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					                                        KANSAS CITY, MISSOURI
                                        Green Prosperity and Poverty Reduction
                                         Robert Pollin, Jeannette Wicks-Lim & Heidi Garrett-Peltier
                                         Political Economy Research Institute, University of Massachusetts, Amherst

June 2009
Low-income households in the Kansas City, Missouri metropoli-        The impact would be particularly strong for workers with
tan area could receive significant benefits from clean-energy        lower levels of education. In Table 3, we categorize the
investment in the region. These potential benefits would include     jobs that would be added by investing in clean energy ac-
a substantial expansion in job opportunities, especially for peo-    cording to three categories: ‘college degree jobs,’ requiring
ple with high school degrees or less; rising wages; reduced          at least a B.A. degree; ‘some college jobs,’ requiring some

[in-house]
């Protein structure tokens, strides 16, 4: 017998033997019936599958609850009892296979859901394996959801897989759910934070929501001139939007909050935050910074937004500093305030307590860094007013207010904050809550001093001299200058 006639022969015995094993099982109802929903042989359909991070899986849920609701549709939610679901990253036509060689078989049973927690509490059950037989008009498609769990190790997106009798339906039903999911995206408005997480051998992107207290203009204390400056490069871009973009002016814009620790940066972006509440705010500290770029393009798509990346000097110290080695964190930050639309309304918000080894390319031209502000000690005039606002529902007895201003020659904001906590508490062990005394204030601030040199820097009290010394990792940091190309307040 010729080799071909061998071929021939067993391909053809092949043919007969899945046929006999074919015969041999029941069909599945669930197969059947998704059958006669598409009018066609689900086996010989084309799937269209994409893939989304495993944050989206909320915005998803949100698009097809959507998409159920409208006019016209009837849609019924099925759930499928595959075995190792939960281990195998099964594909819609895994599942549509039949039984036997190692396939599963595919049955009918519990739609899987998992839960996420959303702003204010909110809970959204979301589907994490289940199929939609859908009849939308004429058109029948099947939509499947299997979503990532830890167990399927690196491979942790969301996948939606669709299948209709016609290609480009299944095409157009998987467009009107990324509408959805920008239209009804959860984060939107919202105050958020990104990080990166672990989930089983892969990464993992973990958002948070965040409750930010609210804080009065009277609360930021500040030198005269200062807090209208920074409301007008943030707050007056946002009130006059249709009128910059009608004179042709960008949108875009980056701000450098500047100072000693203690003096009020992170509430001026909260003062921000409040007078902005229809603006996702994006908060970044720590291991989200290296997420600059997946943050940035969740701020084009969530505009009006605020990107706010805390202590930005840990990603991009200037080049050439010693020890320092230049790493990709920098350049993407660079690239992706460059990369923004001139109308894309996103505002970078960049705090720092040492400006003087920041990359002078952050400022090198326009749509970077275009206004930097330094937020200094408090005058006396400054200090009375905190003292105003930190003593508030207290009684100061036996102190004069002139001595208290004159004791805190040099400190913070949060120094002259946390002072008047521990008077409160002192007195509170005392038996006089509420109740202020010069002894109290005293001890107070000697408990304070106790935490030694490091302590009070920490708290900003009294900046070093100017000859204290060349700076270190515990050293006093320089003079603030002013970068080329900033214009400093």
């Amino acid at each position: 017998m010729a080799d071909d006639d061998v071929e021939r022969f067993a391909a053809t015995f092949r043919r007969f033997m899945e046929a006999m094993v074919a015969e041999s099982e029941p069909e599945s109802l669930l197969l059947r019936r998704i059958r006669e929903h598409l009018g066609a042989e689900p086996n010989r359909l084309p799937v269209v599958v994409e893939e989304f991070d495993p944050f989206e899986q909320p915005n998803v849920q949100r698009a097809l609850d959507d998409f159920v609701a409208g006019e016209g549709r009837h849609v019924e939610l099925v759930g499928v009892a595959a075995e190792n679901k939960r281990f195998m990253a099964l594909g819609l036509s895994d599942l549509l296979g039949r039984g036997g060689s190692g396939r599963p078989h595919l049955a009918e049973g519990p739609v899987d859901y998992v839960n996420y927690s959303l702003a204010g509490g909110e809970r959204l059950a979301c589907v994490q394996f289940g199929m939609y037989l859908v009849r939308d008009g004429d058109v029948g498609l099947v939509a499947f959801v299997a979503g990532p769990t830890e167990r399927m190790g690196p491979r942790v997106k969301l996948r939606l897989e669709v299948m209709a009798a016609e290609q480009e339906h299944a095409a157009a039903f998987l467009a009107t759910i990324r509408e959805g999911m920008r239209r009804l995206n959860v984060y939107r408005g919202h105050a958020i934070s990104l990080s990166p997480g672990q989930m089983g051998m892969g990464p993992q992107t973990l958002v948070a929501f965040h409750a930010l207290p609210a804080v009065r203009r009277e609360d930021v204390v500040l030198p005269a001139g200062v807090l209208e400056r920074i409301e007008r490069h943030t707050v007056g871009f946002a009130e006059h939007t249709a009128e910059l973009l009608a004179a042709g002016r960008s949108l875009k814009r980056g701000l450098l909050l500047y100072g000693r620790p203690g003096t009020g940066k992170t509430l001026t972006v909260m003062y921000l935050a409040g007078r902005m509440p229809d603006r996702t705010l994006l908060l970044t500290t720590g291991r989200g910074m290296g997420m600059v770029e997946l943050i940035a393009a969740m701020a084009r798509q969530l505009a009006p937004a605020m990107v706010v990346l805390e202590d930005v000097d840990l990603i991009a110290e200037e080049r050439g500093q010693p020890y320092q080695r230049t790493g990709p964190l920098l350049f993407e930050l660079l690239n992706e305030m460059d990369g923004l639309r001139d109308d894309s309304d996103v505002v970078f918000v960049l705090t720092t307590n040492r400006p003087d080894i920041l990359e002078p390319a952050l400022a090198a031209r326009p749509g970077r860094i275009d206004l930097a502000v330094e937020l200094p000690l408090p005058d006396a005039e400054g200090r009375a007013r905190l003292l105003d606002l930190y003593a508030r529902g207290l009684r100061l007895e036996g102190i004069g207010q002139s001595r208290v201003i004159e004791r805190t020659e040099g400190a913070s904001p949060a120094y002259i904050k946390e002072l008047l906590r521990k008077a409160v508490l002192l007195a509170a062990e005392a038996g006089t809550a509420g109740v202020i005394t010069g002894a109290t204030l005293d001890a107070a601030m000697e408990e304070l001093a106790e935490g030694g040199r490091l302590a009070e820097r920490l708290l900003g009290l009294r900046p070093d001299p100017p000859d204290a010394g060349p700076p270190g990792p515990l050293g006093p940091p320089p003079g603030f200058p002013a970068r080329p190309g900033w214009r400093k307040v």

home heating and utility costs; and improved access and con-         college but not a B.A.; and ‘high school or less jobs.’ This
venience for public transportation. All of these benefits would be   last category includes jobs that tend to offer decent oppor-
in addition to the environmental gains achieved through large-       tunities for advancement and higher wages over time, such
scale investments in energy efficiency and renewable energy          as jobs in construction, manufacturing and transportation.
(see Table 1).                                                       These jobs are in contrast to ‘high school or less’ jobs in